Concerning your question.…
Scientists knew that the human ability to metabolize ethanol—allowing people to consume moderate amounts of alcohol without getting sick—relies on a set of proteins including the alcohol dehydrogenase enzyme ADH4. Although all primates have ADH4, which performs the crucial first step in breaking down ethanol, not all can metabolize alcohol; lemurs and baboons, for instance, have a version of ADH4 that’s less effective than the human one. Researchers didn’t know how long ago people evolved the more active form of the enzyme. Some scientists suspected it didn’t arise until humans started fermenting foods about 9000 years ago.
Matthew Carrigan and Steven Benner—biologists at the Foundation for Applied Molecular Evolution in Gainesville, Florida—along with colleagues there, sequenced ADH4 proteins from 19 modern primates and then worked backward to determine the sequence of the protein at different points in primate history. Then they created copies of the ancient proteins coded for by the different gene versions to test how efficiently each metabolized ethanol. They showed that the most ancient forms of ADH4—found in primates as far back as 50 million years ago—only broke down small amounts of ethanol very slowly. But about 10 million years ago, the team reports online today in the Proceedings of the National Academy of Sciences, a common ancestor of humans, chimpanzees, and gorillas evolved a version of the protein that was 40 times more efficient at ethanol metabolism.
“Around this same time, the Earth cooled off, food sources changed, and this primate ancestor started to explore life on the ground,” says Carrigan, who now works at Santa Fe College in Gainesville. And this new way of life meant that, for the first time, primates started eating not only fruit picked from trees, but also the fallen fruits below. And fallen fruits, when they’re exposed to bacteria in the environment that convert sugars to alcohols, will begin to accumulate ethanol. “If you were the ancestor without this new mutation in ADH4, the ethanol would quickly build up in your blood and you’d get inebriated much faster,” Carrigan says. “You’d be a cheap date.” This easy inebriation, he says, would have been a disadvantage to the monkeys without the mutation, making them more easily get sick—or drunk—off fruit, enough so that they couldn’t defend their territory and seek out food. Primates with the new mutation could get more food, his group hypothesizes, and the gene was selected for in the human and chimpanzee lineage.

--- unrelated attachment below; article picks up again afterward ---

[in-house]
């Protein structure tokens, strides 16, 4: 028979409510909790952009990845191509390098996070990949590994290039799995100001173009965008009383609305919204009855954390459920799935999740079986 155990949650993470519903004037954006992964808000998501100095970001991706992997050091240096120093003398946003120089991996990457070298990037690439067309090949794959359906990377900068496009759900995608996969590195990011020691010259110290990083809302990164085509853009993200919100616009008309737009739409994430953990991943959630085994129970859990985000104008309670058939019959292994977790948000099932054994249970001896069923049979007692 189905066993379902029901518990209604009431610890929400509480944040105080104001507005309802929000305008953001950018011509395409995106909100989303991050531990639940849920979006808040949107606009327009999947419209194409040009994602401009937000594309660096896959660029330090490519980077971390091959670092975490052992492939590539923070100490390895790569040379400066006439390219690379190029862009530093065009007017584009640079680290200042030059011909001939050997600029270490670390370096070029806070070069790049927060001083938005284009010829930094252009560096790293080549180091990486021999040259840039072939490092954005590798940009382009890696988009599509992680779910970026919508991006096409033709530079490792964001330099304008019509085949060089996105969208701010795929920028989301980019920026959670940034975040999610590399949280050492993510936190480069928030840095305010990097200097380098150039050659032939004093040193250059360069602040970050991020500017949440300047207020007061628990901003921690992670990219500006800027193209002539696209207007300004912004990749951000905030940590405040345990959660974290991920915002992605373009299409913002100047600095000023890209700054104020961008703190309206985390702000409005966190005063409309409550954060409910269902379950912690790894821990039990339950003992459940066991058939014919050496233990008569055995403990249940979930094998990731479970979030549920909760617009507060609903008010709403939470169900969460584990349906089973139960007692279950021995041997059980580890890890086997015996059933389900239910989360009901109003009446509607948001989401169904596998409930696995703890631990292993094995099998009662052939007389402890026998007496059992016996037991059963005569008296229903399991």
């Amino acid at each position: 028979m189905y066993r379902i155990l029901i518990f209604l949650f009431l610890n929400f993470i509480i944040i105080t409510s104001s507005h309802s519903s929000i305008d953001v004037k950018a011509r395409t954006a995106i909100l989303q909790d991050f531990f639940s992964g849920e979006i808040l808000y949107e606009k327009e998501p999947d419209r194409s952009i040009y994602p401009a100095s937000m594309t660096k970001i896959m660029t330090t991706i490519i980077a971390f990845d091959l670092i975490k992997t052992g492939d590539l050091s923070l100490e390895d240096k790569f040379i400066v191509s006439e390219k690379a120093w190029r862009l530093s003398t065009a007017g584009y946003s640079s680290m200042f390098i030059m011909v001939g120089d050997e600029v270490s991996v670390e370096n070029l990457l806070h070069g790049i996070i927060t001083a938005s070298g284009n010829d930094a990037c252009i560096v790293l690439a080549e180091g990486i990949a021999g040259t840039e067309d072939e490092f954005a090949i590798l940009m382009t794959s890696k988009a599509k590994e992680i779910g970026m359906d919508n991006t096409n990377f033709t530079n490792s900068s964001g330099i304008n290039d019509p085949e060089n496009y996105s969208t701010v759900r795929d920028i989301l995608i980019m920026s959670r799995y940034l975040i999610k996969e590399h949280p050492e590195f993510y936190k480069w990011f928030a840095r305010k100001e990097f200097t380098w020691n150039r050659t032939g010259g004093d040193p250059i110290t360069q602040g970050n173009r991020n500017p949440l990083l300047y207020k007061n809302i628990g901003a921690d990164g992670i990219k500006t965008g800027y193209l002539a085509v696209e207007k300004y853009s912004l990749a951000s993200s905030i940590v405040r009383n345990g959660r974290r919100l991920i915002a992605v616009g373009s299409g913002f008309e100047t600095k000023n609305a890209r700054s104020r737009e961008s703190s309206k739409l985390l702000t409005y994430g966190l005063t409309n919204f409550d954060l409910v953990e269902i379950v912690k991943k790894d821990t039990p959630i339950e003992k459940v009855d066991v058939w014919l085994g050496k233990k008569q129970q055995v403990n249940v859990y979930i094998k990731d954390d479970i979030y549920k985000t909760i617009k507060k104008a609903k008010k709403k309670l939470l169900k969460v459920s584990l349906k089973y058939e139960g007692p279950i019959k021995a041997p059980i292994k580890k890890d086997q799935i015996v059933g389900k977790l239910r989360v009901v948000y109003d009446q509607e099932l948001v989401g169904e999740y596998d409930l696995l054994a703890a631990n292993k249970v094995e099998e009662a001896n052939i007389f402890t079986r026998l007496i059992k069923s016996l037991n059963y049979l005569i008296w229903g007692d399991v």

Carrigan says the discovery might explain why human brains evolved to link pleasure pathways with alcohol consumption—ethanol was associated with a key food source. “It’s not a whole lot different from the addictions some people have towards food,” he explains. “At the right dose, when you didn’t have alcohol and candy at every corner, it was hard to get too much of this sort of stuff, so when you found it, you wanted to be programmed to overconsume.”
The new data on when each version of ADH4 evolved also help put dates on when and where different branches of the primate family tree arose, Benefit says. Because the human primate ancestor already had a different ADH4 than other monkeys by 10 million years ago, she says, it casts doubt on the idea that Ouranopithecus, an Asian ape described by 8-million- to 9-million-year-old fossils, was a step in the evolution of humans and chimpanzees. By this point in history, the human branch of the evolutionary tree would have already separated from the Asian apes, which have the less effective ADH4, Benefit explains.
The findings also help paint a picture of how primates may have interacted with each other 10 million years ago. “We always wondered why some primates became terrestrial and not others,” Benefit says. “So to find out that they had an adaptation that allowed them to eat fermented, fallen fruit, it fits in so perfectly.”